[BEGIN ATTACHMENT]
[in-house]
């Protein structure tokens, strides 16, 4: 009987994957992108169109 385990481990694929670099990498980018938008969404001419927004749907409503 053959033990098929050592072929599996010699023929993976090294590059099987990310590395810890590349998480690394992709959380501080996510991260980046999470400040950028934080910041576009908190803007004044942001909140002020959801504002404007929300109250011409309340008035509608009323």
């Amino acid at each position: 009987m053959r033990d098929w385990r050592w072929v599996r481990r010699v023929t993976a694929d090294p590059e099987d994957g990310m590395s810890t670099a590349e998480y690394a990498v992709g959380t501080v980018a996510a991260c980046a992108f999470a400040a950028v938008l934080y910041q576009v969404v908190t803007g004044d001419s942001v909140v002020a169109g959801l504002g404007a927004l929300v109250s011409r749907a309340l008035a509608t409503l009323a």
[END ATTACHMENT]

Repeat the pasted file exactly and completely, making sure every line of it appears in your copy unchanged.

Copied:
[in-house]
């Protein structure tokens, strides 16, 4: 009987994957992108169109 385990481990694929670099990498980018938008969404001419927004749907409503 053959033990098929050592072929599996010699023929993976090294590059099987990310590395810890590349998480690394992709959380501080996510991260980046999470400040950028934080910041576009908190803007004044942001909140002020959801504002404007929300109250011409309340008035509608009323």
């Amino acid at each position: 009987m053959r033990d098929w385990r050592w072929v599996r481990r010699v023929t993976a694929d090294p590059e099987d994957g990310m590395s810890t670099a590349e998480y690394a990498v992709g959380t501080v980018a996510a991260c980046a992108f999470a400040a950028v938008l934080y910041q576009v969404v908190t803007g004044d001419s942001v909140v002020a169109g959801l504002g404007a927004l929300v109250s011409r749907a309340l008035a509608t409503l009323a």